Yesterday, the pop-culture portal Just Jared also pledged to stop publishing unauthorized images or videos of celebrity offspring. "Kids of public figures have a right to be respected as private citizens, so unauthorized photos will no longer have a place on our sites," said Jared Eng, the ultra-popular site's editor-in-chief. "As the first blogger to take this stance, I hope other media outlets will follow suit. We plan to work closely with celebrities and their teams to enforce a #NoKidsPolicy."
The move is a landmark one, since Just Jared and its spin-off teen site Just Jared Jr. have become the Internet's go-to destination for celebrity snapshots, boasting over 18 million unique visitors a month. They've also developed a reputation as one of the few snark-free celebrity blogs, and have been able to cultivate relationships with some of the stars they regularly feature, including Kristen Bell as a result.
"I approached Jared before any other news or entertainment blogs because I personally love his site," Bell said in a statement. "His content has always been classy and fun. I knew his brand would be in line with a no kids policy and Jared was excited to lend support."
According to Eng, he and his brother Jason, the site's CEO, also spoke with Blake Lively and Jamie King before ultimately coming to a decision regarding their new policy. However, the Eng brothers still plan on posting photos of celebrities and their kids, as long as they're consensual. "Public figures with kids on the red carpet, at sports games and concert venues, and pictures shared directly via social media" will all be fair game, says Eng.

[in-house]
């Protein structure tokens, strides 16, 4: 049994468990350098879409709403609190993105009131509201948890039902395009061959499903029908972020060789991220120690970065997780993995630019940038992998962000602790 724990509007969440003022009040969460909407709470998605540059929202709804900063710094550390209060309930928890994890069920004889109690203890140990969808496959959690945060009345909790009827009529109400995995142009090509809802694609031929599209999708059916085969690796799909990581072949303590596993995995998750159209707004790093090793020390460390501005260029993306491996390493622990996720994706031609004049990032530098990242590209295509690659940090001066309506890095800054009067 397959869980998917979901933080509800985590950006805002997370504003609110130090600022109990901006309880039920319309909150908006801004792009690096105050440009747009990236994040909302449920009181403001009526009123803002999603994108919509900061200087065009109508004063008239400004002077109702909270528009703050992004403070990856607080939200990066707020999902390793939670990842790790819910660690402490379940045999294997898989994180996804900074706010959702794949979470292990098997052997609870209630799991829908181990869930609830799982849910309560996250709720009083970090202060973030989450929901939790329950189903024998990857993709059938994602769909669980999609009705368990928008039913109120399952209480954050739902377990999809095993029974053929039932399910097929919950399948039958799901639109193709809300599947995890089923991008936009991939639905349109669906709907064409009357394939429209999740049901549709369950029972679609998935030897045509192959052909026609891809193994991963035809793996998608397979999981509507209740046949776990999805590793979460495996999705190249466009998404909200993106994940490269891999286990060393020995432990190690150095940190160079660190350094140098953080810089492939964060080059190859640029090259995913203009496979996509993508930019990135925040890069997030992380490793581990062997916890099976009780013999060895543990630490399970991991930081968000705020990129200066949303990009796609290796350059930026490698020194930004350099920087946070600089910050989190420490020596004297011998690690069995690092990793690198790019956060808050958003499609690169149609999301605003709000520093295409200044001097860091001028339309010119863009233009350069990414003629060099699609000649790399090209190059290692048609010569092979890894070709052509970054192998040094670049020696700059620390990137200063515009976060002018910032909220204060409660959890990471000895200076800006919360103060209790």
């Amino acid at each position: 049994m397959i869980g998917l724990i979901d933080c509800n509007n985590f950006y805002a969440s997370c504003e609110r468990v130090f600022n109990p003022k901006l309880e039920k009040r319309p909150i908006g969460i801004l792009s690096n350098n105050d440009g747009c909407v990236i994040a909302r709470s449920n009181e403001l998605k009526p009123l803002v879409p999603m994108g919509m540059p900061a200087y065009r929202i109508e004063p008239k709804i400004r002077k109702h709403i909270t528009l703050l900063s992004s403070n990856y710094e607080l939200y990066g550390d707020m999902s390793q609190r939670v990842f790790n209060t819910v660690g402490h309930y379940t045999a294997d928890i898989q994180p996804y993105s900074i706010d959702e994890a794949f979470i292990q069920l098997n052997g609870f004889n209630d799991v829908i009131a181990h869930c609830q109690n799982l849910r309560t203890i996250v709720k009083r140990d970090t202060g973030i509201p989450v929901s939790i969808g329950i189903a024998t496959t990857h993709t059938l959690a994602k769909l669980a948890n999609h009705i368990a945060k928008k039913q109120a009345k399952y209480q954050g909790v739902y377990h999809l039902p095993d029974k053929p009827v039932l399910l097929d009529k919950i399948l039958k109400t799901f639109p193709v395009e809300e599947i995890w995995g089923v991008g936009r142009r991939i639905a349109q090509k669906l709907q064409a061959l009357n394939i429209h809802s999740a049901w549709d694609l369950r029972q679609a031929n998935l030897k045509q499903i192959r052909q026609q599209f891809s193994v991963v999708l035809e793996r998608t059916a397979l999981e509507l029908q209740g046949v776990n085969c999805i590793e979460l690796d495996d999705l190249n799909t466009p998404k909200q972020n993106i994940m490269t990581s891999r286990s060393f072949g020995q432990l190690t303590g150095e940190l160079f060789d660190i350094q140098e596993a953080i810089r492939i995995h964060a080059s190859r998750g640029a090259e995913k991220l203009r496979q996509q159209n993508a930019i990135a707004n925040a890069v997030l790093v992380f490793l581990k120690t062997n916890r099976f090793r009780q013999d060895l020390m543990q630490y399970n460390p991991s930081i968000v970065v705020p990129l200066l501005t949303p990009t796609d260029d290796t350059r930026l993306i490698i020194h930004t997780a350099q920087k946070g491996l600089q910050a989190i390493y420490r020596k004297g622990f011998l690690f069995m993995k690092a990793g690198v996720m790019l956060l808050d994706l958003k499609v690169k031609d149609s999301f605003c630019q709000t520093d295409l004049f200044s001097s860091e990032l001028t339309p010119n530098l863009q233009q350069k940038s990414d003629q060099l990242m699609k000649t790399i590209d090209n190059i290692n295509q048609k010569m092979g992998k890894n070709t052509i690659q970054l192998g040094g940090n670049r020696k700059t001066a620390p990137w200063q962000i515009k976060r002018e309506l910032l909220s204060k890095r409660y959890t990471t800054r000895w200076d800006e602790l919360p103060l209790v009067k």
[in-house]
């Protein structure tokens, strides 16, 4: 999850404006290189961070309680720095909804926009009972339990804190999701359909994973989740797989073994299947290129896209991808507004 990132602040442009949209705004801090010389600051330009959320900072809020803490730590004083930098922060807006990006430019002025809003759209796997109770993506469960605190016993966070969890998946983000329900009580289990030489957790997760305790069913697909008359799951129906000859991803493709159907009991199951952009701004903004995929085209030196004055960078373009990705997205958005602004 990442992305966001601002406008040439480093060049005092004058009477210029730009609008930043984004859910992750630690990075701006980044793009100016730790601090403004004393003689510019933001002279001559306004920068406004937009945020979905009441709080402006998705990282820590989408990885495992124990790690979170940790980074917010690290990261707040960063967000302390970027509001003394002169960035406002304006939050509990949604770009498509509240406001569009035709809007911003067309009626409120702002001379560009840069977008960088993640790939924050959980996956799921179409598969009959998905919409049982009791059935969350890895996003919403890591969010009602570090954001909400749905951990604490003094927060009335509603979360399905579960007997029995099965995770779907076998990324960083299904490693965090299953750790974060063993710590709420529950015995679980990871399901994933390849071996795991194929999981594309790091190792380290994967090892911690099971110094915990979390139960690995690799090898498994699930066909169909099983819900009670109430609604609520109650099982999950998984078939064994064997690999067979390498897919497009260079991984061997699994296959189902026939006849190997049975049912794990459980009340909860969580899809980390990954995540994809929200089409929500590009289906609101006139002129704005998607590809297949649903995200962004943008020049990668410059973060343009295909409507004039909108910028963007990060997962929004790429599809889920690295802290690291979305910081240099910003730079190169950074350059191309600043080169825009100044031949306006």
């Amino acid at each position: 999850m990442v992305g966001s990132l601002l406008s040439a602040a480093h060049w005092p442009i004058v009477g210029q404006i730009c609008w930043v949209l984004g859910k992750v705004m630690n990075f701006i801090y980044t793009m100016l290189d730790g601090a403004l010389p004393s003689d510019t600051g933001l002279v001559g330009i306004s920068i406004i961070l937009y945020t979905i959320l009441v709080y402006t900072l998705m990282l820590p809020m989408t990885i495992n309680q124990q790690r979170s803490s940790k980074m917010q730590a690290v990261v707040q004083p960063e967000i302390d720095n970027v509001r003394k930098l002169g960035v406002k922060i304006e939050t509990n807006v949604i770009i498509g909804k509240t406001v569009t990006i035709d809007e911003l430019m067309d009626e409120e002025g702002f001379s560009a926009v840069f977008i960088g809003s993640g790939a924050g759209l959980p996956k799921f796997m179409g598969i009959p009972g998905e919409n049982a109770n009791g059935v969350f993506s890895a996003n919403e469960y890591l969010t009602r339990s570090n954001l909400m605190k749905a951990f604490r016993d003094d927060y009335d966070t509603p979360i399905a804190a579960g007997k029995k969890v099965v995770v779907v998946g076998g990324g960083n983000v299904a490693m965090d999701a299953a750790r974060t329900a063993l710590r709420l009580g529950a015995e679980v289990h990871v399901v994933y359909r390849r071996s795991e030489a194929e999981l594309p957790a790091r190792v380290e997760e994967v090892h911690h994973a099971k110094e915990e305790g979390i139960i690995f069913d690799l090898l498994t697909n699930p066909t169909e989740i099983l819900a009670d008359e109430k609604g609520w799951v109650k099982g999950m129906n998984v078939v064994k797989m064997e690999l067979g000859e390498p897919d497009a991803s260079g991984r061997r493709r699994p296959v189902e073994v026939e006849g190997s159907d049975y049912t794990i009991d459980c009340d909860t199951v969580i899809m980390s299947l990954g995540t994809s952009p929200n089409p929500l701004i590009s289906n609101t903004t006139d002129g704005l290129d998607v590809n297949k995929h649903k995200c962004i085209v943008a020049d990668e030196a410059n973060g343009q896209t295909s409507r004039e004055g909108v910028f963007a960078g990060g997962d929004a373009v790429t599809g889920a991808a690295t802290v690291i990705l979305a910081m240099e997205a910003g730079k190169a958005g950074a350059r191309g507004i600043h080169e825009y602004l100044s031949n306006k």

The Eng brothers hope that their move might help persuade other media outlets to follow in their footsteps. Well, so far so good.
Shortly after Just Jared made its announcement, pop-culture bible People magazine followed suit. "The editors at People have always been careful when dealing with photos of kids, but in the past few months, our sensitivity has been significantly heightened, and our editorial practices have changed accordingly," said People editorial director Jess Cagle in a statement. "When I took over as editorial director of People in January, I told our staff that People would not publish photos of celebs' kids taken against their parents' wishes, in print or online."
Bell, for one, couldn't be happier with these new initiatives and plans to repay both Just Jared and People in kind. After news of the boycotts broke, the proud new mother tweeted, "I'll be proud do my next interview w/ @peoplemag & I'm planning something special around #veronicamarsmovie w/@justjared ! #nokidspolicy."